In a highly amusing opening scene, a gaggle of old men barter over the quality and dimensions of their caskets in a coffin shop. In these few moments, Otar Iosseliani wittily articulates his film’s central concerns regarding the folly of human ambition and nonsensical materialism. What follows are two meandering hours of variations on these themes which, even when they fizz with humour and striking visual metaphors, still feel like a drip-fed, diluted version of the punchy prologue.
The plot – of which, by design, there isn't much to speak – revolves around Vincent (Séverin Blanchet), a statesman ousted from his stale life of luxury and privilege by popular protest. He proceeds to negotiate his change of lifestyle with bumbling charm, ricocheting from one former lover to another; now dependent on mistresses who once clung to his status, as well as his surreally hilarious ‘maman’ (Michel Piccoli): a quasi-Mafiosi transvestite matriarch.
Neither is Vincent without his quirks, which include standing on his head in moments of anxiety (a trope ingeniously echoed in a later shot of a set of mechanical figurines). Such idiosyncrasies are all very droll, while the non-specific setting underscores Iosseliani’s characteristically fabulist style, as do the ubiquitous animals – from the caged toucan which passes between grey-suited bureaucrats, to the pampered leopard found lolling in the corridors of power.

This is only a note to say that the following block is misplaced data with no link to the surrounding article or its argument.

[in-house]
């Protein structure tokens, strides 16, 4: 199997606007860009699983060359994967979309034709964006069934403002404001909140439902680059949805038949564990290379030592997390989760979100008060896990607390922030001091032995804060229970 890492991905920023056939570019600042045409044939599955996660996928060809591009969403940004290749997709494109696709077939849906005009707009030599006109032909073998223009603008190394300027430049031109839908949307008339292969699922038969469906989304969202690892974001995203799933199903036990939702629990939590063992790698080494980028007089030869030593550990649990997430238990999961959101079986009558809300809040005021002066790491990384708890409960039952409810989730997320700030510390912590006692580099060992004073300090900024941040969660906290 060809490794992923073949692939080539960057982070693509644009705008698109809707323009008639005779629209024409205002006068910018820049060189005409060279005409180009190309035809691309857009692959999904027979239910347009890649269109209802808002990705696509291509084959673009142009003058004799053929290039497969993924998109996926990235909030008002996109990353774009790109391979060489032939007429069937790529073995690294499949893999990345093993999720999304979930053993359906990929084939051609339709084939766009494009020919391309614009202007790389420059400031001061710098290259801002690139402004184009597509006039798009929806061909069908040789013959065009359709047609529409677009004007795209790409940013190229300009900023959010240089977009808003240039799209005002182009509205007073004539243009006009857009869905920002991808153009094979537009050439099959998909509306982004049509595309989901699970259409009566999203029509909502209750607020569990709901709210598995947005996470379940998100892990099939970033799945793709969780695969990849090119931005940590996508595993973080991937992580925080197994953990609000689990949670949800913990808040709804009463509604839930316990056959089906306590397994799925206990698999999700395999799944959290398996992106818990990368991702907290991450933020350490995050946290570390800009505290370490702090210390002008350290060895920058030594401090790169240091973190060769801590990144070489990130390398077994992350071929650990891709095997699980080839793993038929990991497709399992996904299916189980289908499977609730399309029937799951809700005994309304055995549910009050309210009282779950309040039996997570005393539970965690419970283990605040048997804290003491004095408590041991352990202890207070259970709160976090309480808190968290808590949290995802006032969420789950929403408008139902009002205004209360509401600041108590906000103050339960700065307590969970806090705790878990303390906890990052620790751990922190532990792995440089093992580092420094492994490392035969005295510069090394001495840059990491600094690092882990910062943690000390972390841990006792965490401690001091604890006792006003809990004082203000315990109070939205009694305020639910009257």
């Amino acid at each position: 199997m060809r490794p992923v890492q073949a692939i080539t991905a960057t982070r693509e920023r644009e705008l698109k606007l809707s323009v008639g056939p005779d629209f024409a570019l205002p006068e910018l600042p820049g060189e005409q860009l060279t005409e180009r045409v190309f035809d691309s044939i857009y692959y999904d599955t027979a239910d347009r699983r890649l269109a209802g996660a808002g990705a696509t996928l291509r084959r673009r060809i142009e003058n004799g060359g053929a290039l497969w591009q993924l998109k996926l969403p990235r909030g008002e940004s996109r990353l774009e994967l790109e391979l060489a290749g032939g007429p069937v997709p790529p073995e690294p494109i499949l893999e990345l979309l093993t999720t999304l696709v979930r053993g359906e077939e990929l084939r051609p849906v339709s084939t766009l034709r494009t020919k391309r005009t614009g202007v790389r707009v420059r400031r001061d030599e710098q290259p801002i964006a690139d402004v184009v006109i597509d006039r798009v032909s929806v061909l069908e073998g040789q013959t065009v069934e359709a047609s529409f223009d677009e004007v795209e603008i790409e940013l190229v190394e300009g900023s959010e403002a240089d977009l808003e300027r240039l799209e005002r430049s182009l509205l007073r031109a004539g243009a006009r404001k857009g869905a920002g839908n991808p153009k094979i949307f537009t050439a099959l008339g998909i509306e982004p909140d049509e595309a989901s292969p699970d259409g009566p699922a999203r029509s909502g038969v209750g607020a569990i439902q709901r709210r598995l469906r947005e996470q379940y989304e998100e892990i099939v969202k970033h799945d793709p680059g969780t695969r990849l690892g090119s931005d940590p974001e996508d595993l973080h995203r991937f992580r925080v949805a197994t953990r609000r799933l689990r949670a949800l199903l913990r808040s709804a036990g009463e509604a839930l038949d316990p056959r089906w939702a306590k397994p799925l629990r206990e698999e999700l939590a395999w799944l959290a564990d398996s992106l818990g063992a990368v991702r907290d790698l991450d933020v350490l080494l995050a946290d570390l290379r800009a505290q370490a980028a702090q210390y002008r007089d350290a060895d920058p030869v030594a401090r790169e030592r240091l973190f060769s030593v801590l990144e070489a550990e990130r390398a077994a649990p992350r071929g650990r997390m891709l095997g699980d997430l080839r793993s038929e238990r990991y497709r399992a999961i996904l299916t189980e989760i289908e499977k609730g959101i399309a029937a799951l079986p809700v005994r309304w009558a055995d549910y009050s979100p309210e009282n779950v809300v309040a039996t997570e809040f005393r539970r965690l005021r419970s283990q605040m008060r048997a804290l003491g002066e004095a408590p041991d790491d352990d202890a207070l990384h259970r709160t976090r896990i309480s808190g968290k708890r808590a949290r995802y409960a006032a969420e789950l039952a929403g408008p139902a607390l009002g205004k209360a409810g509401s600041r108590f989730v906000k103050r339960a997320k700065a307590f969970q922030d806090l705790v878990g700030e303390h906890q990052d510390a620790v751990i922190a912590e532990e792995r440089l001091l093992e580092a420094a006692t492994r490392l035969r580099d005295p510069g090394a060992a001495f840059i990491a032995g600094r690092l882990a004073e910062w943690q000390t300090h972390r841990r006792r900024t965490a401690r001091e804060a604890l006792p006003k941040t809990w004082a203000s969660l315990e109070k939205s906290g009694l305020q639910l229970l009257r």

Classic themes of the incontrovertible cycles of life and reversals of fortune are at the crux of the film, and Iosseliani enjoys poking fun at the absurdity of humankind for trying to swim against the tide. No doubt there’s a horticultural cross-reference to be teased from the famous closing line of Voltaire’s Candide: ‘Il faut cultiver notre jardin’. Iosseliani's rambling grounds could do with a little pruning but, hey, one person’s weed is another’s wildflower.
French-Georgian auteur Otar Iosseliani has serious arthouse cred.
Not so much slow paced as no paced – sufferers of attention deficit disorder beware.
Hard work for those accustomed to linear narrative, but there’s no denying its charm or cleverness.